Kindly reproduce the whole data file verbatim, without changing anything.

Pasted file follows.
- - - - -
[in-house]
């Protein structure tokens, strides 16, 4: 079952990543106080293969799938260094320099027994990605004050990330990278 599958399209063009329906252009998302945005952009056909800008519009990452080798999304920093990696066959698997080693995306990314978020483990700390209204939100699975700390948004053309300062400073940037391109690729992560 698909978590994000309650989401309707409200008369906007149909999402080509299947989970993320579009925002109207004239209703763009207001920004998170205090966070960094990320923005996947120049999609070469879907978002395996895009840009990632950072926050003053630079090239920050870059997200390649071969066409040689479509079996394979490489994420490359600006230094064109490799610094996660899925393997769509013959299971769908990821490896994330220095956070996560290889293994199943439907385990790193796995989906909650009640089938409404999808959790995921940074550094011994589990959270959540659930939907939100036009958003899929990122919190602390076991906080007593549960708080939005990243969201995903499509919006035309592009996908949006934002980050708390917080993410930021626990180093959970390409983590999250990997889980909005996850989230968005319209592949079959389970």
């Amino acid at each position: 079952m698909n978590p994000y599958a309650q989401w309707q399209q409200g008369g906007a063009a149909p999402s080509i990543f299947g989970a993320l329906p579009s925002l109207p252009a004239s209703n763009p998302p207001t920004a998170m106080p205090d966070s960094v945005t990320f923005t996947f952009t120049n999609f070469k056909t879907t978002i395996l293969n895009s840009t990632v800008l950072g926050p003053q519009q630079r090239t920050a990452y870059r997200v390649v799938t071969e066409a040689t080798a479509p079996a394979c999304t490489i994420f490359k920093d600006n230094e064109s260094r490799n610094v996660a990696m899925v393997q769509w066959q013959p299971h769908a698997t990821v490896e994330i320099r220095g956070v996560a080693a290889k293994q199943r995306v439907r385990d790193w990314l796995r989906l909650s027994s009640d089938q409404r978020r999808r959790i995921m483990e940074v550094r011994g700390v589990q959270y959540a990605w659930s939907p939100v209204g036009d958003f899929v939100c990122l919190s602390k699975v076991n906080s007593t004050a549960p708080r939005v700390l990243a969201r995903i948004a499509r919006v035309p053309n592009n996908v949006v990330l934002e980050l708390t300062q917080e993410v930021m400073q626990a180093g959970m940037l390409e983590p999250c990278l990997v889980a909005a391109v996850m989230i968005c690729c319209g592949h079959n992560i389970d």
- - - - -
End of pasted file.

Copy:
[in-house]
């Protein structure tokens, strides 16, 4: 079952990543106080293969799938260094320099027994990605004050990330990278 599958399209063009329906252009998302945005952009056909800008519009990452080798999304920093990696066959698997080693995306990314978020483990700390209204939100699975700390948004053309300062400073940037391109690729992560 698909978590994000309650989401309707409200008369906007149909999402080509299947989970993320579009925002109207004239209703763009207001920004998170205090966070960094990320923005996947120049999609070469879907978002395996895009840009990632950072926050003053630079090239920050870059997200390649071969066409040689479509079996394979490489994420490359600006230094064109490799610094996660899925393997769509013959299971769908990821490896994330220095956070996560290889293994199943439907385990790193796995989906909650009640089938409404999808959790995921940074550094011994589990959270959540659930939907939100036009958003899929990122919190602390076991906080007593549960708080939005990243969201995903499509919006035309592009996908949006934002980050708390917080993410930021626990180093959970390409983590999250990997889980909005996850989230968005319209592949079959389970």
């Amino acid at each position: 079952m698909n978590p994000y599958a309650q989401w309707q399209q409200g008369g906007a063009a149909p999402s080509i990543f299947g989970a993320l329906p579009s925002l109207p252009a004239s209703n763009p998302p207001t920004a998170m106080p205090d966070s960094v945005t990320f923005t996947f952009t120049n999609f070469k056909t879907t978002i395996l293969n895009s840009t990632v800008l950072g926050p003053q519009q630079r090239t920050a990452y870059r997200v390649v799938t071969e066409a040689t080798a479509p079996a394979c999304t490489i994420f490359k920093d600006n230094e064109s260094r490799n610094v996660a990696m899925v393997q769509w066959q013959p299971h769908a698997t990821v490896e994330i320099r220095g956070v996560a080693a290889k293994q199943r995306v439907r385990d790193w990314l796995r989906l909650s027994s009640d089938q409404r978020r999808r959790i995921m483990e940074v550094r011994g700390v589990q959270y959540a990605w659930s939907p939100v209204g036009d958003f899929v939100c990122l919190s602390k699975v076991n906080s007593t004050a549960p708080r939005v700390l990243a969201r995903i948004a499509r919006v035309p053309n592009n996908v949006v990330l934002e980050l708390t300062q917080e993410v930021m400073q626990a180093g959970m940037l390409e983590p999250c990278l990997v889980a909005a391109v996850m989230i968005c690729c319209g592949h079959n992560i389970d």